Ready for some straight talk about Straight
Talk Wireless? Team Clark tested the low-cost cell phone
carrier for the last 30 days. Here’s what you need to know before you sign up.
Plans and pricing. I purchased the $45 service plan for my review. It came with 10 gigabytes
of high-speed data, before being slowed to 2G speeds. Shortly after I bought it, Straight
Talk increased the $45 plan to 25 gigabytes. There are other plans available, some cheaper
and others more expensive, including two unlimited data plans.
We’ll put a link below so you can see the latest deals.
Network partners. Right on Straight Talk’s website, the carrier
says it uses the same towers as the Big 4 wireless providers: Verizon, AT&T, T-Mobile
and Sprint. But as a customer, you don’t get access
to all four networks — only one. The network that you’ll use on Straight
Talk is based on the coverage in your area and whether you have a compatible device.
Getting started. You can sign up for the service at Walmart
or online at StraightTalk.com. I ended up purchasing a SIM Activation Kit
at Walmart, but that’s only after I tried and failed with Straight Talk’s website.
Here’s where I ran into trouble… I didn’t read the fine print that said the
SIM card would be mailed via FedEx and require a signature for delivery.
So, if you’re at work when FedEx typically comes, it may be easier to just go to Walmart.
Once I finally got the SIM card, I followed the step-by-step instructions to activate
my service. It took about an hour to get fully up and running.
Phone options. With Straight Talk, you can bring your own
phone or buy a new one. I used an unlocked Moto G6 smartphone for my 30-day test.
Straight Talk sells a lot of phones: high-end, low-end and even a few free phone options.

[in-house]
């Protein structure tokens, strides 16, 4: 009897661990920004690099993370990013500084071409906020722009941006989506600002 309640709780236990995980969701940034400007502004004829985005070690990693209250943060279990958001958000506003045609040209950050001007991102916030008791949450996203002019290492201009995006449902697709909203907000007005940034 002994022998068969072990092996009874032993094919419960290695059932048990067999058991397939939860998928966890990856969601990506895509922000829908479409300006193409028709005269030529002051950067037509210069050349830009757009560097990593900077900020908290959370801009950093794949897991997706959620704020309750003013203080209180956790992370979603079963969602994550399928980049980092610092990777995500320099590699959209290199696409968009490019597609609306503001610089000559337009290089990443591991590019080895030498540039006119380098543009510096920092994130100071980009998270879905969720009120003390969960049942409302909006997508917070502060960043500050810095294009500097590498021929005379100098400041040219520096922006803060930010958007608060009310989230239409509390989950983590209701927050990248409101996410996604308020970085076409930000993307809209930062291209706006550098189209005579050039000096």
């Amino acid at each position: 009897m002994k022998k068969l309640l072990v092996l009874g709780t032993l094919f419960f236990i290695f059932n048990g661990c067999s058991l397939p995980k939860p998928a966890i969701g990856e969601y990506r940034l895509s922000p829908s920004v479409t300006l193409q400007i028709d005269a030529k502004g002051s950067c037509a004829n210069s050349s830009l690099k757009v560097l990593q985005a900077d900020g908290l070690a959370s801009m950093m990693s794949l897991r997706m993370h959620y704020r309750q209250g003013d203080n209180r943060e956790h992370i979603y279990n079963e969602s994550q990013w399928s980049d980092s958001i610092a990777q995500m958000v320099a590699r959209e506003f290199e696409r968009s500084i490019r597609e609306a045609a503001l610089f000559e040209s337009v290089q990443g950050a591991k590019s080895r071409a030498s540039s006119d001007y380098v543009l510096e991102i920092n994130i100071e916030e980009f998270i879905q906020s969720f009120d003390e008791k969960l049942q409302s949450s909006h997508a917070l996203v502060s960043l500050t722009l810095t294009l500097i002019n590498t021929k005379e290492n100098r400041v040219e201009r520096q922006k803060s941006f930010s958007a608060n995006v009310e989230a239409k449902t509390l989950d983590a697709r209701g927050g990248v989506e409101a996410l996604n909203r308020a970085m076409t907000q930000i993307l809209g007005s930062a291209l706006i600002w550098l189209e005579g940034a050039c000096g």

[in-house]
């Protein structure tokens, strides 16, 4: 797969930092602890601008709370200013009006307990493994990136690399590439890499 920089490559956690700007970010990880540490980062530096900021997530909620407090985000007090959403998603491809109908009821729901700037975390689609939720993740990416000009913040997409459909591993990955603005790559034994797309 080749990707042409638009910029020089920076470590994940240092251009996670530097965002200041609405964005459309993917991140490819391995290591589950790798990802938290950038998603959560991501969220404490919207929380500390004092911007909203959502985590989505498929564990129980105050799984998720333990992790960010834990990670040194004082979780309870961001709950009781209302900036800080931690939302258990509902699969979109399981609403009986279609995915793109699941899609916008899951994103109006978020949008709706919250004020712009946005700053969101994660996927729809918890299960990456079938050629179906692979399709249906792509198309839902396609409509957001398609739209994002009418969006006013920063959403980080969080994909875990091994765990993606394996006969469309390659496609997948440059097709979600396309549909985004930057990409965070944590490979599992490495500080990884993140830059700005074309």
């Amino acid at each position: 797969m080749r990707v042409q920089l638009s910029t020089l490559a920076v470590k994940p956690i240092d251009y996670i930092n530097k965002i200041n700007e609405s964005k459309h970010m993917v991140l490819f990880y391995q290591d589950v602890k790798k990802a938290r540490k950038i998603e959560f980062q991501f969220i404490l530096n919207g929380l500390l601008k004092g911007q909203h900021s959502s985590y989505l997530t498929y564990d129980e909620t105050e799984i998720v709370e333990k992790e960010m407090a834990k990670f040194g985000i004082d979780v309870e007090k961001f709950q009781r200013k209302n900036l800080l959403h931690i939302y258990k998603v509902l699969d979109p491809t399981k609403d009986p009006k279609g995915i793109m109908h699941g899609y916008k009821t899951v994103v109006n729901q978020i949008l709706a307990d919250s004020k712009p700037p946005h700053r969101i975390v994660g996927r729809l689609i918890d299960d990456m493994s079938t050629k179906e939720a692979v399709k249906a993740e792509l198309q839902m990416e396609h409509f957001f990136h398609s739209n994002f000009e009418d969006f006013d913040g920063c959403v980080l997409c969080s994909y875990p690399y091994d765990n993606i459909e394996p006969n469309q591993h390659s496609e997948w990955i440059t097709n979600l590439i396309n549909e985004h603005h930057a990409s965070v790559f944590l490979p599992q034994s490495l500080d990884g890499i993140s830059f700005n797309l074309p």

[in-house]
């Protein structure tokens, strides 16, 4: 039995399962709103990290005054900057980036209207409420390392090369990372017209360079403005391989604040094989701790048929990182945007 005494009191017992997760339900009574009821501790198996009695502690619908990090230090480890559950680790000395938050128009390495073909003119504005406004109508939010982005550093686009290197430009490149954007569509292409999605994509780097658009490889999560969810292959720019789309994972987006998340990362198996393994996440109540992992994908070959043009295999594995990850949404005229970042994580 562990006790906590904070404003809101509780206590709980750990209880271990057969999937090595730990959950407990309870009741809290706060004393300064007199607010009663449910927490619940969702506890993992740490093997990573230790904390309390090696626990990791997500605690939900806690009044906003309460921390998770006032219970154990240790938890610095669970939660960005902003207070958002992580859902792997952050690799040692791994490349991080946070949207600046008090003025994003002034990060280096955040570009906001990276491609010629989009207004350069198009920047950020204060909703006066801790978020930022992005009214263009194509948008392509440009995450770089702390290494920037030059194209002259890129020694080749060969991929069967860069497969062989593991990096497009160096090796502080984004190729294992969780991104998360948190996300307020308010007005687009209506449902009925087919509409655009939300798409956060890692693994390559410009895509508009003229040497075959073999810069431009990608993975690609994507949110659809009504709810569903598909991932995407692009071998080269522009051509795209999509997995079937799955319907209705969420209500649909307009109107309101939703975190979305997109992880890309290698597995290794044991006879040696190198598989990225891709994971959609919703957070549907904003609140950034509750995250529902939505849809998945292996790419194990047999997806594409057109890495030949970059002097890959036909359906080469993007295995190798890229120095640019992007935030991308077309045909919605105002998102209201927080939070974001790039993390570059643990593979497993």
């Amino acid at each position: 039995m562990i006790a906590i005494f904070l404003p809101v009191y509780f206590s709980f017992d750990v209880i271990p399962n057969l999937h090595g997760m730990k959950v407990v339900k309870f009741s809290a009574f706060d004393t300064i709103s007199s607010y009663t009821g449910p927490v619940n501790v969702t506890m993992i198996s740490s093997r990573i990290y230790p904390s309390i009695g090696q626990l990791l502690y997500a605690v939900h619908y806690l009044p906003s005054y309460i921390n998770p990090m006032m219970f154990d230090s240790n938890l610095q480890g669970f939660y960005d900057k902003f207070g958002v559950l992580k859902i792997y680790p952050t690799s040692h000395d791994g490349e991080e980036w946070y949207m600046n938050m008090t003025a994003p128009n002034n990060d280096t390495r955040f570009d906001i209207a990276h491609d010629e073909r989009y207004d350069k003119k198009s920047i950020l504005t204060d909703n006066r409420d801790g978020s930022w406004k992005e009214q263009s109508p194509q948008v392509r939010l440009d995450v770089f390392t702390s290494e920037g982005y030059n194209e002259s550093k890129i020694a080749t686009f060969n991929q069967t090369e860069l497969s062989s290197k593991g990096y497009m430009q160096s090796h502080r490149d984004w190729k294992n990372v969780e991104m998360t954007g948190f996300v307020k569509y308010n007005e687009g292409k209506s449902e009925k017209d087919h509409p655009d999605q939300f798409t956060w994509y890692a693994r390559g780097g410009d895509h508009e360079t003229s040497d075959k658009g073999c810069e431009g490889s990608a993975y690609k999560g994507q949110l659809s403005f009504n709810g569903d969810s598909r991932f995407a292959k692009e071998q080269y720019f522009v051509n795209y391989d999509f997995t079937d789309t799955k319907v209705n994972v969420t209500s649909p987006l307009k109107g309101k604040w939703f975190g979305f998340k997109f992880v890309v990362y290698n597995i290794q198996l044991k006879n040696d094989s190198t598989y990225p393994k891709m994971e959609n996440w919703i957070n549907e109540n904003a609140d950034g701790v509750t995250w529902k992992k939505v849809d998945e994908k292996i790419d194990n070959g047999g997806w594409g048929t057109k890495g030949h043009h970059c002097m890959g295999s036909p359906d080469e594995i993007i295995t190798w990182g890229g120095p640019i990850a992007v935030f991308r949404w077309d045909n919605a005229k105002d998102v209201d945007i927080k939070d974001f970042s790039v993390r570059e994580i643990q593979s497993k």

One thing I noticed: If you can’t pay full-price and want to finance the device, it’s not
0%. You’ll end up paying more money over time for your phone.
Call and text performance. I used an AT&T SIM card to try out Straight
Talk and experienced zero dropped calls and zero missing text messages.
Everyone I talked to on the phone said the call quality was pretty good. Of course, call
and text performance will vary depending on the network that you use with Straight Talk’s
service. Data speeds.
And this was a disappointment. I used the SpeedTest app to check the download and upload
speeds more than 10 times during my month of service with Straight Talk.
This time it was about 9 Mbps. The overall average was about the same.
Customer service. There are lots of one-star reviews for Straight Talk on the Better Business
Bureau’s website, with complaints about customer service. My only call to Straight
Talk was to troubleshoot that ordering issue and they were helpful. If you don’t want
to give Straight Talk a call, there’s chat support available on StraightTalk.com or you
can send a text to 611611 for help. That’s all for this Straight Talk review.
Learn about more cell phone plans and deals on Clark.com.